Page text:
The new Western regional plan to cap and trade greenhouse gas emissions faces a tough road in state legislatures where the details must be worked out and attracting investment in new technologies to offset emissions during tough economic times.

GRANTS PASS — The new Western regional plan to cap and trade greenhouse gas emissions faces a tough road in state legislatures where the details must be worked out and attracting investment in new technologies to offset emissions during tough economic times.

The leading issue for states will be just how many of the emissions permits will be sold to utilities, manufacturers and oil companies, and how many will be handed out free of charge to get the ball rolling, observers said.

There is also going to be wrangling over just what sorts of offsets for CO2 emissions really work and will be permitted to be traded.

The timber industry, for example, feels that cutting trees for lumber then planting new trees is more effective than letting old growth forests stand.

But a scientific review of 500 research plots around the world published in the journal Nature found leaving old growth forests standing stored more carbon.

"The extra challenge now — besides getting the allocations right, dealing with the offset issues, dealing with complex regulatory issues — I think will be finding the dollars to stimulate the innovation needed," said Bob Dopelt, executive director of the University of Oregon's Climate Leadership Initiative.

The Western Climate Initiative would establish a regional market to trade carbon emissions credits and is designed to keep costs down for those affected. Seven Western states and four Canadian provinces on Tuesday proposed the program to cut greenhouse gas emissions from power plants, manufacturers and vehicles.

Oregon Gov. Ted Kulongoski has suggested a minimum of 10 percent of the emissions allocations be auctioned, but environmental groups would like 100 percent, and industry generally doesn't want any.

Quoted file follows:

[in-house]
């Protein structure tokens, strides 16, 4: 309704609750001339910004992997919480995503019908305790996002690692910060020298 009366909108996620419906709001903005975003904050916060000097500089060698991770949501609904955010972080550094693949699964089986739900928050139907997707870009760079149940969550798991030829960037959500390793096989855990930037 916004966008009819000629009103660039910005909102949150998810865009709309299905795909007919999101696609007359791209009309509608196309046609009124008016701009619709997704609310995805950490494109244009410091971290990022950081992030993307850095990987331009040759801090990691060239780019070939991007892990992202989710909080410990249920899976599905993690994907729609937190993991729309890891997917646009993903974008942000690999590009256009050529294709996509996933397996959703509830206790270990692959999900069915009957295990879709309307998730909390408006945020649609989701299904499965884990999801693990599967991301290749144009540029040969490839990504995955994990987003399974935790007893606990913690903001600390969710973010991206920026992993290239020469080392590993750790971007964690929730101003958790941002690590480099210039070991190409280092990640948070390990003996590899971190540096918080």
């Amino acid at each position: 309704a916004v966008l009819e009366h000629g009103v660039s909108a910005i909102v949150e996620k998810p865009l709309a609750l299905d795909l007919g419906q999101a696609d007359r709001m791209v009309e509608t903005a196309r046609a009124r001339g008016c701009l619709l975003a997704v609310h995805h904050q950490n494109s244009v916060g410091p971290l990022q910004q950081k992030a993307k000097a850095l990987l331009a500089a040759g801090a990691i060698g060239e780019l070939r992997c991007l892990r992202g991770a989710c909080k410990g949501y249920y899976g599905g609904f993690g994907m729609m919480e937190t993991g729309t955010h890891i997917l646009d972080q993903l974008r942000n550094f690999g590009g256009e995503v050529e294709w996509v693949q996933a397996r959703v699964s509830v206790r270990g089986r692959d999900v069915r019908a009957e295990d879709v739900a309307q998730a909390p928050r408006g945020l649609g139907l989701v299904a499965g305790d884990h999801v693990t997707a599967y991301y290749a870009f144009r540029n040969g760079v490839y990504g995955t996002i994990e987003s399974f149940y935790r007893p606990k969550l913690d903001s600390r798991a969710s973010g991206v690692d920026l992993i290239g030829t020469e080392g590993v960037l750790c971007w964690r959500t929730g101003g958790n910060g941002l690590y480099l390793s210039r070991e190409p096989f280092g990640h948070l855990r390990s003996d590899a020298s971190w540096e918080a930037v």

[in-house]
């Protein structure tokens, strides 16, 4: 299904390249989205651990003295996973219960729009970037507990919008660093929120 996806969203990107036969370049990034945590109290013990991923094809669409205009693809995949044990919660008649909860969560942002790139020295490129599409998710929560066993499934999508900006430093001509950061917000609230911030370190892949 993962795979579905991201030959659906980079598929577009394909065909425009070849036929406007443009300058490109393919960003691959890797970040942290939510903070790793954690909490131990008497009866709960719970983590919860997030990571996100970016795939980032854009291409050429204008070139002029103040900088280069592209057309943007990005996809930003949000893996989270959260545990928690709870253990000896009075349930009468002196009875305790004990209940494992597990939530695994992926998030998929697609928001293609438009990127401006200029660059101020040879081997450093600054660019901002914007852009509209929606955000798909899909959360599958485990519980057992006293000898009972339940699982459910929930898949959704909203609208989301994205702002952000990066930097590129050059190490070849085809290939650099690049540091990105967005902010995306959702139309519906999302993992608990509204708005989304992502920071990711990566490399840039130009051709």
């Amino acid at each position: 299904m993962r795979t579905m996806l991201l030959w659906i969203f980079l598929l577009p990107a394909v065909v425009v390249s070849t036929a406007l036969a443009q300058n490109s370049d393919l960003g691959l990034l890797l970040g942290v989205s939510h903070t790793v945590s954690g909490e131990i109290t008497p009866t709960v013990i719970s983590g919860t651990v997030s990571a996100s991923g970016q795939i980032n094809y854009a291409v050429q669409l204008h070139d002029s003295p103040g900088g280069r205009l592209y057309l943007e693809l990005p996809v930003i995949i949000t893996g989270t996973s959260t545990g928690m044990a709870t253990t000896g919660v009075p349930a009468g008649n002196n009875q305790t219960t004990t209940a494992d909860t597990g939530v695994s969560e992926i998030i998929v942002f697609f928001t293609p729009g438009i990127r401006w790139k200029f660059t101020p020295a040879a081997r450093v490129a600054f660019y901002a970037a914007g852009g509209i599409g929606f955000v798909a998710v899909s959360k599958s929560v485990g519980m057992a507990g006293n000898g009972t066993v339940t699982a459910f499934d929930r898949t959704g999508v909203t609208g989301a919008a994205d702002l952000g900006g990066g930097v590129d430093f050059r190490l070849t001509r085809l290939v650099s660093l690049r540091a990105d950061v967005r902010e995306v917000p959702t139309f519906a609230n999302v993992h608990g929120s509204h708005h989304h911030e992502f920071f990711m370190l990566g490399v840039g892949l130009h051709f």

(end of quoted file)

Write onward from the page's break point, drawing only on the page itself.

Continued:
Jeremiah Baumann, a program director for Environment Oregon, said the allocations amount to currency worth billions of dollars, and it is not fair to taxpayers to hand them out for free.

But lobbyist Erica Hagedorn said CO2 emitters she represents are afraid the costs are too high for not enough return, especially in Oregon, where so much of the electricity is produced by carbon-free hydroelectric power, and little comes from burning coal, a major CO2 source.

Though there is support for cap and trade in the Oregon Legislature, particularly among controlling Democrats, there will be a tough fight over the details, said Rep. Jackie Dingfelder, D-Portland, chairwoman of the House Energy and Environment Committee.

She said the goal is to allocate the costs in a fair way.

Utilities in Oregon and Washington, though generally supportive of combating global warming, are concerned that allocations will be fair, so ratepayers don't suffer.

In the Washington Legislature, Rep. Hans Dunshee, D-Snohomish, said he believed the costs of doing nothing were greater than the cap and trade program, but there was still a lot of opposition from business.

Not all states have figured out how to deal with the details.

New Mexico Gov. Bill Richardson said he will appoint a panel to make recommendations, some of which may need legislation.

"We realize, here in the West, that we cannot wait for the federal government to get off its hands," he said.